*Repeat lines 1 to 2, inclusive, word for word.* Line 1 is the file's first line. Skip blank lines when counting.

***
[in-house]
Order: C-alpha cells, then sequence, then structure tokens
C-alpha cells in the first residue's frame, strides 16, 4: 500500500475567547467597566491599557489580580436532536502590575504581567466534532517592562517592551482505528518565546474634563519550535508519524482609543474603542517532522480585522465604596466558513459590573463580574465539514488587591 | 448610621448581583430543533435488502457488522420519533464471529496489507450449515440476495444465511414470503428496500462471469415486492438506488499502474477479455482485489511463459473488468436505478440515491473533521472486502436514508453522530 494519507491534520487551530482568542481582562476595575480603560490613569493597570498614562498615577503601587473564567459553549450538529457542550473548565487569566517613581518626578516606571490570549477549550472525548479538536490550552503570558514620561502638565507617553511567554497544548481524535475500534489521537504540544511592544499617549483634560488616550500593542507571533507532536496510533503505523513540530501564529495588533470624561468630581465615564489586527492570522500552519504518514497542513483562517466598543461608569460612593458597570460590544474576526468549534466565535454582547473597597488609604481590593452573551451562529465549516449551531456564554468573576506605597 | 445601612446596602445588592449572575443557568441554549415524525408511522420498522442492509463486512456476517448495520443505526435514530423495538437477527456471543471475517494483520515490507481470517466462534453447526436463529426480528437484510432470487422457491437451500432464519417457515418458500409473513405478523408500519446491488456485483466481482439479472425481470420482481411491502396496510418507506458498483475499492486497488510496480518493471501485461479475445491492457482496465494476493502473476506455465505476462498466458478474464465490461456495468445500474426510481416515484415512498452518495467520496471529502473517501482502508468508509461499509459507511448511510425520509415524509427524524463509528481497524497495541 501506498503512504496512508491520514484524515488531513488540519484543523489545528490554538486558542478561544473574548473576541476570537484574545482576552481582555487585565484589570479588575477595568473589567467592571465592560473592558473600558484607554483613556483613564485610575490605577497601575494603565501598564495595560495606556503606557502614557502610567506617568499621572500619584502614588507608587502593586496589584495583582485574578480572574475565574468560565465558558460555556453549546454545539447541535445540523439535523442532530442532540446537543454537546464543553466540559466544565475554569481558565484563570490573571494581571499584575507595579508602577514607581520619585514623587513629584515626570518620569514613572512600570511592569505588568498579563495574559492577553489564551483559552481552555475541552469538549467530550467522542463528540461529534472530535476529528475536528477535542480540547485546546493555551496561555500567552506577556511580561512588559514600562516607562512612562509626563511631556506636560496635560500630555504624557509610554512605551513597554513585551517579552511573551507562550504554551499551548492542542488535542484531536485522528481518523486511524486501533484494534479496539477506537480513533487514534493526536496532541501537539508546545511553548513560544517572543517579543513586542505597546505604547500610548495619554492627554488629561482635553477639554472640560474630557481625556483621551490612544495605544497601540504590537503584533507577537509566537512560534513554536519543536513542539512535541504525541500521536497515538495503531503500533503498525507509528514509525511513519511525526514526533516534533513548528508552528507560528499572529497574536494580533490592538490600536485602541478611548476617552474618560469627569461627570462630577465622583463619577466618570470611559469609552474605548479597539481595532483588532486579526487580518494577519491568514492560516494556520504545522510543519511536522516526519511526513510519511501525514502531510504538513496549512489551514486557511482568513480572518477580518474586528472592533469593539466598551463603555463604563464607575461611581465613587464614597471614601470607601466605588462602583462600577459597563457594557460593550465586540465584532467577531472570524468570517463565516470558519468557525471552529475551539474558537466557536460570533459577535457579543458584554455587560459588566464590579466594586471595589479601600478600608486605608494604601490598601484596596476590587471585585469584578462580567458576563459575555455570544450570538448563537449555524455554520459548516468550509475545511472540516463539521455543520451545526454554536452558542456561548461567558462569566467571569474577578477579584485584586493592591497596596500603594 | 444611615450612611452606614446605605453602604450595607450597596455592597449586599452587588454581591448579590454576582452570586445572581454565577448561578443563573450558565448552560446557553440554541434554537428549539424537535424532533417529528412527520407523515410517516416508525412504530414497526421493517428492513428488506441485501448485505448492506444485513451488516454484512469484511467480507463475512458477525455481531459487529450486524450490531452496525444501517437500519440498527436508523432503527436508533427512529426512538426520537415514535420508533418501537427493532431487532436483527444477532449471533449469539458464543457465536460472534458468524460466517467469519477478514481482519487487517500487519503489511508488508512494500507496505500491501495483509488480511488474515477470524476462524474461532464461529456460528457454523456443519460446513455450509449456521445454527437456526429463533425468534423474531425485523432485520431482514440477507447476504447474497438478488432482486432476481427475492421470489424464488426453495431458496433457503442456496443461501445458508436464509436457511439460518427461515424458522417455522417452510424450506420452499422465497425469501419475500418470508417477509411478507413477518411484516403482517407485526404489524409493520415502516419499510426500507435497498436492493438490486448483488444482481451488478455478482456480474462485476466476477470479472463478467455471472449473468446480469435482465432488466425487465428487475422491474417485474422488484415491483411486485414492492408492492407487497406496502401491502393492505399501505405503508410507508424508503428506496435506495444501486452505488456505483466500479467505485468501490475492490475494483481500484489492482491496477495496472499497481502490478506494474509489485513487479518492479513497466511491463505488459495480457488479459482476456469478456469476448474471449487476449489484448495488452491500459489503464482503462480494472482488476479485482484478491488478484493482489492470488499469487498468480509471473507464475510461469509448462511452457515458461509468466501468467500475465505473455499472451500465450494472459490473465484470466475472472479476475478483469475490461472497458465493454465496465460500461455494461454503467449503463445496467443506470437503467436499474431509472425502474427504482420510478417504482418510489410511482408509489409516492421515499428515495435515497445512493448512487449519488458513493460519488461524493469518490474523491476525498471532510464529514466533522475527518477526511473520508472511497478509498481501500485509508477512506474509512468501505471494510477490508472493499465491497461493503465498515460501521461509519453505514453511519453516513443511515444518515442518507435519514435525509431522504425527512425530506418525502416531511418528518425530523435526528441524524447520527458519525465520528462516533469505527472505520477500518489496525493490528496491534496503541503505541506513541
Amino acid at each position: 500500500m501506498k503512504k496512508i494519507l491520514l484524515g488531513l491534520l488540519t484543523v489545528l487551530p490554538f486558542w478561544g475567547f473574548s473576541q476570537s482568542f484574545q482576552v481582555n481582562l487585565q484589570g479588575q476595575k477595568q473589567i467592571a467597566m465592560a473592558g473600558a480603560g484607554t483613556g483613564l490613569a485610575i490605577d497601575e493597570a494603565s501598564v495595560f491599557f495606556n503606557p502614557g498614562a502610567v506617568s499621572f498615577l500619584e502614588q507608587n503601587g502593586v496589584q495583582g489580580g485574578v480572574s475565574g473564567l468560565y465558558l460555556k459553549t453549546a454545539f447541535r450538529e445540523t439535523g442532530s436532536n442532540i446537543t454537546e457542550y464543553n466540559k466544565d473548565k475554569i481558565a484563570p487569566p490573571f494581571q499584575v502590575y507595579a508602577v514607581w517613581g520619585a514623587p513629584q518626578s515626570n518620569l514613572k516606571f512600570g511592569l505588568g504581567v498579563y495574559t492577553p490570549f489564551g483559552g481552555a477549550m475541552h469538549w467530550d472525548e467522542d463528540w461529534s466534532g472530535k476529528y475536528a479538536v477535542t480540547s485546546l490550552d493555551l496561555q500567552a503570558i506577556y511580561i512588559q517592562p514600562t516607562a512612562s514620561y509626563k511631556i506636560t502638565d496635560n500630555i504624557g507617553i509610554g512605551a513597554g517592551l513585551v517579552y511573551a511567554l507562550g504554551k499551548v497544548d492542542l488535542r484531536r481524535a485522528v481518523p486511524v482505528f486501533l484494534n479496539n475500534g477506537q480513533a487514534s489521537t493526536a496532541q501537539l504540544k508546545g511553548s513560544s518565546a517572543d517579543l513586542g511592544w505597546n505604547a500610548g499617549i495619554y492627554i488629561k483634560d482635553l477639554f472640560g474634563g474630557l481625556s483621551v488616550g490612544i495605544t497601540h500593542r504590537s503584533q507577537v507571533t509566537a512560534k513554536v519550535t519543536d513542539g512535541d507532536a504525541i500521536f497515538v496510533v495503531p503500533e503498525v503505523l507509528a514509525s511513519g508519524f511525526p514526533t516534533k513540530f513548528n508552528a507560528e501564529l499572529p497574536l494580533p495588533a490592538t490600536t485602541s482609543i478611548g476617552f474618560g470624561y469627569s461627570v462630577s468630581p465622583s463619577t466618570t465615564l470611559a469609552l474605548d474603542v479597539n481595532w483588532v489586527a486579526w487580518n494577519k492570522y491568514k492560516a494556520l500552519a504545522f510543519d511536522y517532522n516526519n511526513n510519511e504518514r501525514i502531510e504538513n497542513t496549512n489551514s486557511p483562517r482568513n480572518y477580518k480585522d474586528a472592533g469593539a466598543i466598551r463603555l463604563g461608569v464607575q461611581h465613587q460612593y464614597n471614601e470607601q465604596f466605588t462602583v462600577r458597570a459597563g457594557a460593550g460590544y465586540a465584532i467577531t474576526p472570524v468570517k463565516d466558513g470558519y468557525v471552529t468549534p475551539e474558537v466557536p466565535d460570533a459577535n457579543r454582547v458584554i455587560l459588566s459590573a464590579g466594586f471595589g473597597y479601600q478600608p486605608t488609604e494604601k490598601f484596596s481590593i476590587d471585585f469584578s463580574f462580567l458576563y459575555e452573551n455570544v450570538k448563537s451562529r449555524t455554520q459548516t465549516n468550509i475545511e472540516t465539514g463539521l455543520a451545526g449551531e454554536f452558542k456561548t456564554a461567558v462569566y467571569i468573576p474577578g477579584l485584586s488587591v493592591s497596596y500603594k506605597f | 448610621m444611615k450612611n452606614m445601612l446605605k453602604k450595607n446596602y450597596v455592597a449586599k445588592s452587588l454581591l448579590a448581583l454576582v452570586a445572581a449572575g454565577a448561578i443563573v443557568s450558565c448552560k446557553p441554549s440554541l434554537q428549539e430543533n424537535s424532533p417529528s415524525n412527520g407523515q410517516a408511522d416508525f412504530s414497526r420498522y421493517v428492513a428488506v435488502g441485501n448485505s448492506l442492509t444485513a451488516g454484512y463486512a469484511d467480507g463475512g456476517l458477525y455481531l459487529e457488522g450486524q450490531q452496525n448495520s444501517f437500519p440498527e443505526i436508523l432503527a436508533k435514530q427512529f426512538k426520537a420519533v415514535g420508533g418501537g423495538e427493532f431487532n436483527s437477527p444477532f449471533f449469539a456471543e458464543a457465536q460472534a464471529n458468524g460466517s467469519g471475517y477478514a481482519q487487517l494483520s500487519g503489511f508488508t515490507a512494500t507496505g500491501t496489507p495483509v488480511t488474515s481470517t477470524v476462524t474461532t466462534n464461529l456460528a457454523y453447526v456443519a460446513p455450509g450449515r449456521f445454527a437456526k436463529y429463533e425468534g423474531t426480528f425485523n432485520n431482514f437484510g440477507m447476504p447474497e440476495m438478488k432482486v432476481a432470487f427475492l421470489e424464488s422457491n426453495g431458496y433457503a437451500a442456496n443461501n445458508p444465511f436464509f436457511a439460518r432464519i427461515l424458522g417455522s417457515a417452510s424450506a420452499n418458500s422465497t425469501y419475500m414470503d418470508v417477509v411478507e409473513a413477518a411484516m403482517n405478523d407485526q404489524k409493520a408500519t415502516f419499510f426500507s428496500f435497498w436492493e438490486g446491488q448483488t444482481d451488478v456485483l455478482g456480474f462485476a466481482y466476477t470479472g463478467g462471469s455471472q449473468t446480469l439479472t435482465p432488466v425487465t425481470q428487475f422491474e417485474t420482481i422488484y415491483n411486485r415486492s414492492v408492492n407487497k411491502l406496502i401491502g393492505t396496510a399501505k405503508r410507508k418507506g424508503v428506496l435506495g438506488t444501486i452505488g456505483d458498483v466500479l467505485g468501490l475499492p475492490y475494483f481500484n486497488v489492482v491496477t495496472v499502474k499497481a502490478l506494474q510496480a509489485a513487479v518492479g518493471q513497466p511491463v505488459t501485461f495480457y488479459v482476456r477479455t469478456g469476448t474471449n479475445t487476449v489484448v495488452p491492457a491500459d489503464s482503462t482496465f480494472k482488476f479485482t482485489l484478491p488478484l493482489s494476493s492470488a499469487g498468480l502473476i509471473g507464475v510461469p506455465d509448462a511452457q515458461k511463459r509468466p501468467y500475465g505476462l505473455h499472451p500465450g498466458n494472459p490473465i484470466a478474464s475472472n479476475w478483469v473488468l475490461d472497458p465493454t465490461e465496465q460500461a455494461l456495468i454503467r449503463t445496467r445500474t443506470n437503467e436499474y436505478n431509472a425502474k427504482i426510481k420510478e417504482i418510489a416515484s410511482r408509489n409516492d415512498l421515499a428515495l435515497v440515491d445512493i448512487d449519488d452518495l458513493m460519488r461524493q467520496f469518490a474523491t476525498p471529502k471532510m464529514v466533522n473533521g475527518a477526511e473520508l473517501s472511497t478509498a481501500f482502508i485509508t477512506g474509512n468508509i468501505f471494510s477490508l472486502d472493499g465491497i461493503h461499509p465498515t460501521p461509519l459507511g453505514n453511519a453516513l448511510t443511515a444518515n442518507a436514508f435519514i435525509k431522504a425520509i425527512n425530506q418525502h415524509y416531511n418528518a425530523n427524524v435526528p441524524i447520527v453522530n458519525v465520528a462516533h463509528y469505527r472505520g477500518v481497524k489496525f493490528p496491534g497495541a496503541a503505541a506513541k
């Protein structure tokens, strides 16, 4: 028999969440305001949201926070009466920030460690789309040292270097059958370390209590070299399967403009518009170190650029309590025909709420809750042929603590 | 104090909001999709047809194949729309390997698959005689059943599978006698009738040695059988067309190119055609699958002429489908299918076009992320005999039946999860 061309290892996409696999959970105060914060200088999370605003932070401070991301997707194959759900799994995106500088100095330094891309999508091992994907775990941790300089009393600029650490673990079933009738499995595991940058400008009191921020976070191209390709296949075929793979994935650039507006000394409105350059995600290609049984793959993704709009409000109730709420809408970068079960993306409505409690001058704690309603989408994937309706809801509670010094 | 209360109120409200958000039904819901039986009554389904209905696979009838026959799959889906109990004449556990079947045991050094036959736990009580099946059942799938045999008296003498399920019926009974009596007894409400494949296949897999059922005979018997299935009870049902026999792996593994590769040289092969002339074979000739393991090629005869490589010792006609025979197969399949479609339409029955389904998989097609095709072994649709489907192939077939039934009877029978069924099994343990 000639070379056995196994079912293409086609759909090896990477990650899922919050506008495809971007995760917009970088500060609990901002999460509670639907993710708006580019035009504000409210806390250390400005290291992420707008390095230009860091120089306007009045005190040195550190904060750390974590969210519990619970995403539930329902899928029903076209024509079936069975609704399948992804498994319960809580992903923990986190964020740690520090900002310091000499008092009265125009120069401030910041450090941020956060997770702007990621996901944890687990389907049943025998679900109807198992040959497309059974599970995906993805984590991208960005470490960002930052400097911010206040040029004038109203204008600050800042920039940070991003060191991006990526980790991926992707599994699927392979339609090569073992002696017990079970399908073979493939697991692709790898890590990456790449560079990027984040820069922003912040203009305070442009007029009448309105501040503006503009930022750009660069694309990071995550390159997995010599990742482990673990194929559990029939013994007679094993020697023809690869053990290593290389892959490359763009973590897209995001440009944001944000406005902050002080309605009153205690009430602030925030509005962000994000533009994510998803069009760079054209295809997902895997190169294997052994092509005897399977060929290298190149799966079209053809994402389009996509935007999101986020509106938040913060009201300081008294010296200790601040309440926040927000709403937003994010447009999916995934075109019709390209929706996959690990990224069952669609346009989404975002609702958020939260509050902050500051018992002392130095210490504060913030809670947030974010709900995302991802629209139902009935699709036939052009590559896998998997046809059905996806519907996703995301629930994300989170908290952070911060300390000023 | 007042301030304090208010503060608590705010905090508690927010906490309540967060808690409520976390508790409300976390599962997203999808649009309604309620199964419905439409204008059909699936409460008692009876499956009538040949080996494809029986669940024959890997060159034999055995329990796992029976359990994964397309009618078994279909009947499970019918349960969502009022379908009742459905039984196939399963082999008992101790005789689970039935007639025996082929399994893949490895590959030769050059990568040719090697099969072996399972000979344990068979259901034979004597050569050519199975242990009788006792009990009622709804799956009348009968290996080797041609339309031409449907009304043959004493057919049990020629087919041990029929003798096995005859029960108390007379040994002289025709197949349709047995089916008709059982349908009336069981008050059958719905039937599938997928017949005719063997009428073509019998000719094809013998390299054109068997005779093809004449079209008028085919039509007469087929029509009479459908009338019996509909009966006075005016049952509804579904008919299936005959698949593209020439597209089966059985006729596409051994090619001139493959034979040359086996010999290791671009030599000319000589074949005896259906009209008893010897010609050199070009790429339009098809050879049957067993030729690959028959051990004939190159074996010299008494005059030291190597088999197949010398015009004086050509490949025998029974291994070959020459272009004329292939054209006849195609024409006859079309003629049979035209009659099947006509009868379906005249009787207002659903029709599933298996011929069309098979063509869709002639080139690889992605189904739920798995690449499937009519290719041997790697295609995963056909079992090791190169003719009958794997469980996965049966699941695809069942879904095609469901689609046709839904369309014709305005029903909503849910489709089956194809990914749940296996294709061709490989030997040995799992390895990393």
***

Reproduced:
[in-house]
Order: C-alpha cells, then sequence, then structure tokens